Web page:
The difference between friends and pets is that friends we allow into our company, pets we allow into our solitude. ~Robert Brault, rbrault.blogspot.com







How to Think About the Legacy You Leave Behind

A road through the forestWho would’ve thought that a mundane spreadsheet I’m creating for my mom would get me thinking about life, death, and what remains when we’re gone?

Certainly not me; however, that’s exactly what happened.

But, first I have to go back to 1983. After a brief, but excruciating battle with lung cancer, my father-in-law passed away at the age of 48.

I was only 22 at the time and didn’t have much experience with death. We had just returned from the hospital grief-stricken that a strapping, six-foot-five-inch man, who “hadn’t been sick a day in his life” was gone.

I remember my mother-in-law asking me to get a sweater from her bedroom. When I stepped through the doorway something caught my eye. It was his work boots. They sat next to the bedside table quietly insignificant other than their dark color, which contrasted against the blue pastels of the room.

Then the realization struck me; these boots stood for all that was left of the man we knew and loved. They represented his legacy and the core of who he was. These well-worn, beaten Wolverines spoke to all that he accomplished over the years, including a successful construction company. 

Sure, there were lots of other possessions: clothing, toiletries, sporting goods, tools, books, paperwork, memorabilia, and so much more. Years later we were still finding his belongings, tucked away in boxes and drawers.

It was then I understood how death is a great equalizer. It shows no bias or favoritism. Death doesn’t care who you are or what you’ve acquired in life. It takes our most valuable possession and leaves the rest behind. 

As a young adult, I’d always felt that death was too far away to worry about. However, that jarring discovery enlightened me. With the passing decades, I’ve watched the gap between my youth and old age slowly shrink and I’m aware of it now more than ever.


My mom has a list of phone numbers written on a lined sheet of white tablet paper. The front is covered and it continues onto the backside.

There are notations in the margins, old numbers crossed out, new ones written in, some unidentifiable smudges, and a faint coffee ring near the bottom. 

It consists of family, friends, neighbors, favorite restaurants, doctors, and the skilled nursing facility that became my dad’s last home. I’m not sure how long she’s had it, but it has definitely seen better days.

I decided to type it all into a spreadsheet, sort it alphabetically, and make it easier for her to read with a larger font. As I entered each name and number I crossed it off on the paper.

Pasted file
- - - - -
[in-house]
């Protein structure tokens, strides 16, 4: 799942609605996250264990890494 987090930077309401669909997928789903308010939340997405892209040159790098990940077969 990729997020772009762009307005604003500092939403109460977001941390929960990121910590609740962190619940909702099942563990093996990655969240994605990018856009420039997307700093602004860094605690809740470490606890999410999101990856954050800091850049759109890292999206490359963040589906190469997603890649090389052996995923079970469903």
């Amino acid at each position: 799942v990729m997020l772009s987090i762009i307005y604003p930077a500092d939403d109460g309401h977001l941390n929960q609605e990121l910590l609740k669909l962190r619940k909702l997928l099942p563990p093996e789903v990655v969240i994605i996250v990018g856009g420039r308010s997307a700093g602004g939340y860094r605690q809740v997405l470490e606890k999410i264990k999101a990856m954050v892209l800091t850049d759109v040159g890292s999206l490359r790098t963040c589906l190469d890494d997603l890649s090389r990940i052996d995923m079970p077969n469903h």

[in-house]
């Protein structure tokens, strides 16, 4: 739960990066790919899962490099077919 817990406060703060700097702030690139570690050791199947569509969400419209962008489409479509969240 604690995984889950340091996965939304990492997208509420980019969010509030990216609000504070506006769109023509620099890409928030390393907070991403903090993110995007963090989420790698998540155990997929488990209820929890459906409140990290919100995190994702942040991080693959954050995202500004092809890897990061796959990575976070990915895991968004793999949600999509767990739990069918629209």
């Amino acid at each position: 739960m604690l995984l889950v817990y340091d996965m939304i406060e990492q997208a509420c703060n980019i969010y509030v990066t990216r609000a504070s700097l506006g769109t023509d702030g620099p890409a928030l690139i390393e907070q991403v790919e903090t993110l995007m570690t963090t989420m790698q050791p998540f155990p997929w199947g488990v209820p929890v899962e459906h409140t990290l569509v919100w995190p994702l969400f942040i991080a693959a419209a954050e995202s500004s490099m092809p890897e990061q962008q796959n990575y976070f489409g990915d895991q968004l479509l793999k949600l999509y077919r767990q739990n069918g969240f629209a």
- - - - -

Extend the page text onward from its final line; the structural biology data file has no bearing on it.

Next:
Glancing down the list I noticed how her handwriting changed as it grew longer. The script slowly became shaky over time and reminded me of the notes my grandma used to write. 

Suddenly, that tattered paper took on new significance. I stopped crossing out the names so I could salvage something that was uniquely hers. Instead, I started putting a check mark next to them. 

The entries themselves told a warm and familiar story: Patty’s Clippers & Cuts, Dr. Jill, Plaza Pizza, D’Onofrio’s grocery delivery (Tues. & Thurs.) and Vets Fish Fry, among others. Each name and number signified a small slice from the lives of both my parents. 

Then there are the intangibles; those things that can only be felt. The love, kindness, and life lessons given from the heart. The funny nicknames and the faint sound of laughter if we close our eyes and concentrate. A special song or dish at Thanksgiving; the fragrance of a certain cologne.

It’s funny what we leave behind. There’s a wealth of physical items that are easily identifiable and some that baffle the survivors.

We don’t recognize as we accumulate our stuff that it tells a small part of a larger story. These are things that are packed up for charity, passed along as mementos, or kept for the connection they provide to our loved one.

Unsuspecting things, like a handwritten list that can never be duplicated or a voicemail that relives the past, if only for a few moments.

We leave much more behind than what’s stored in the basement or in our bank accounts. We leave memories of who we are and how we lived.

What kind of memories will you leave?




Peace sign                    Walter Cronkite     

Question:  How would you like to die?

Walter Cronkite:  In my sleep after celebrating the outbreak of permanent world peace.
~Proust questionnaire, in Vanity Fair, 1997